All the while, DHS Secretary Chertoff has fast tracked the construction of the physical fence along the border, part of the same larger Boeing project.  This project will also fast track moneys into boeing coffers regardless of the idiocy of these plans.  At least the virtual fence didn’t imprison Tohono O’odham indians to a netherland between Mexico and the continental United States. This is what the fence is going to do within a 75 mile stretch also along the Arizona border. It will divide Tohono O’odham territory leaving about 1,400 tribespersons south of the fence and separated from 14,000 others as as from medical and health services and jobs.  It will also dive the University of Texas-Brownsville campus that leaves several buildings and agencies in a no man’s land separated from the continental united states.

The physical fence also promises to cut right through 265 year old land grant tracts of land owned by families which received original land grants from Spain and Mexico.  In addition to the symbolic violence of DHS’s decisions to move forward with the physical fence given the resistance of land grant families, it is also doing so in violation of international law, and federal and state statutes related to the the Native American Grave Protection and Repatriation Act, the American Indian Religious Freedom Act, and about 34 other federal environment protection laws.

Again, the cynicism of the government’s behavior here really cannot be over-emphasized. They know full well tat these projects will fail, and they know full well that people of color along the border are being bulldozed by this extra-legal process of DHS decision making.  And once again, they just don’t care.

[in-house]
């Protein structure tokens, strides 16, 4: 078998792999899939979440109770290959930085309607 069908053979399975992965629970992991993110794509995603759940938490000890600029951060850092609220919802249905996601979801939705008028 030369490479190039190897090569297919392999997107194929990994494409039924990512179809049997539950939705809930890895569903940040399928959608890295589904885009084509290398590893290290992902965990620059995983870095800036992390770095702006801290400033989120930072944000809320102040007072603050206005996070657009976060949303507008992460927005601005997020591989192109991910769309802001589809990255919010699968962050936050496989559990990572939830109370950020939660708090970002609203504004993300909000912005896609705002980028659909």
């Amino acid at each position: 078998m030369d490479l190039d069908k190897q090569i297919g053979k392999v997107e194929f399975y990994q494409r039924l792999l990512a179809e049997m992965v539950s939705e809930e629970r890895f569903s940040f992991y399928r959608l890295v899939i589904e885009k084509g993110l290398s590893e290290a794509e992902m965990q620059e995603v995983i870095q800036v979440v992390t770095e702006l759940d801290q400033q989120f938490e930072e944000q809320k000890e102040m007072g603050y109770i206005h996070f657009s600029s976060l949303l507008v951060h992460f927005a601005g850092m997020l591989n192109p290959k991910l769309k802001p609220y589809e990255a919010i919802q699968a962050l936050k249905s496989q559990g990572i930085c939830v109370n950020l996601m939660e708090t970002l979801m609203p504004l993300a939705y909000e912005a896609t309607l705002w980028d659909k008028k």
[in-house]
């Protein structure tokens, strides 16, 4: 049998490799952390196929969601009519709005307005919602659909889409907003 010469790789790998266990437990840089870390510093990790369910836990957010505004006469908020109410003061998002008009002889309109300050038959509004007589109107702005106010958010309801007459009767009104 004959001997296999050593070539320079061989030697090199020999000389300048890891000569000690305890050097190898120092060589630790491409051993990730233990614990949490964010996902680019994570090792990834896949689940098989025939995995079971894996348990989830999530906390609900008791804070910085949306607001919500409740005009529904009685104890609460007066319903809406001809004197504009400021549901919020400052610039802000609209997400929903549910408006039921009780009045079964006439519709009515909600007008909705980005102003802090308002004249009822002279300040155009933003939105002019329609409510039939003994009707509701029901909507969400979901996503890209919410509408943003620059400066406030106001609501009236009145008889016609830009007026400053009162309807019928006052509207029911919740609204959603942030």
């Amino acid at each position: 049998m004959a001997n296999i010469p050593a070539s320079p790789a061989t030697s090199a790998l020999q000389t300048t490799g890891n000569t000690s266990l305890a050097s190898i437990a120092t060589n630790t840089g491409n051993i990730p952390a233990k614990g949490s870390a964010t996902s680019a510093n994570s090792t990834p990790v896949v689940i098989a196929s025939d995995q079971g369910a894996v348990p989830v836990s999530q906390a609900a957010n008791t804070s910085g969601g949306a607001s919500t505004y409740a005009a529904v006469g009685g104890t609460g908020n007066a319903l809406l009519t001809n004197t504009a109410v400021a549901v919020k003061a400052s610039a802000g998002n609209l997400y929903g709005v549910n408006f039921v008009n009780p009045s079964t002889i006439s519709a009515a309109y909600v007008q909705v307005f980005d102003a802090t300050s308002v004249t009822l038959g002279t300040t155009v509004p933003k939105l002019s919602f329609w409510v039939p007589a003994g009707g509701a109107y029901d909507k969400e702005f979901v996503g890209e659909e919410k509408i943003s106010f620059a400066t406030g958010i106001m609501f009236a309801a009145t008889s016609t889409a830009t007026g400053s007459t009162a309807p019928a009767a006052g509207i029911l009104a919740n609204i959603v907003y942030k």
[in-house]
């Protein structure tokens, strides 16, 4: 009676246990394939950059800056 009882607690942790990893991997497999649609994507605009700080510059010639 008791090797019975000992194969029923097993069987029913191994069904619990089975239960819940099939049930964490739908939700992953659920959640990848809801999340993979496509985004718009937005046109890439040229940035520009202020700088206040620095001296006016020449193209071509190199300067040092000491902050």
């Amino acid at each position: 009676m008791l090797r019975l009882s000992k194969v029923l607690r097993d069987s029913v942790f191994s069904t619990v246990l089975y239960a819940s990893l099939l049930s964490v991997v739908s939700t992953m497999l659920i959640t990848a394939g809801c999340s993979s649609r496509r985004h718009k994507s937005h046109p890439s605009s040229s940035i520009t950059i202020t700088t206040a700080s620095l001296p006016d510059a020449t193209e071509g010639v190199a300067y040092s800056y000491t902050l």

The Bush-Chertoff Coup at the Mexican Border

When Congress enacted the Real ID Act in 2005, few people appreciated just how radical a piece of legislation this was. Yes, it introduced a drivers’ license data base that many folks astutely compare to a national ID card.  It also threatens to create havoc on the roadways by denying undocumented immigrant drivers a chance to get a drivers license and insurance which comes in handy in case of a car wreck.  Real ID also incongruously included provisions that would strip the federal courts of jurisdiction over immigration matters, which creates a damning tilt toward unfettered executive powers over immigrants.  

I thought all this qualified Real ID as one whopping, dangerous piece of law.  But just today,  additional horrors of Real ID were revealed: a coup at the border.

It was announced that section 102 of the Real ID Act provides the justification DHS Secry Chertoff says he needs for DHS to waive about 36 existing (mostly environmental and land management) laws enacted by Congress that pertain to DHS efforts to construct a border fence (18 foot steel and concrete) along the US-Mexico border from California to Texas.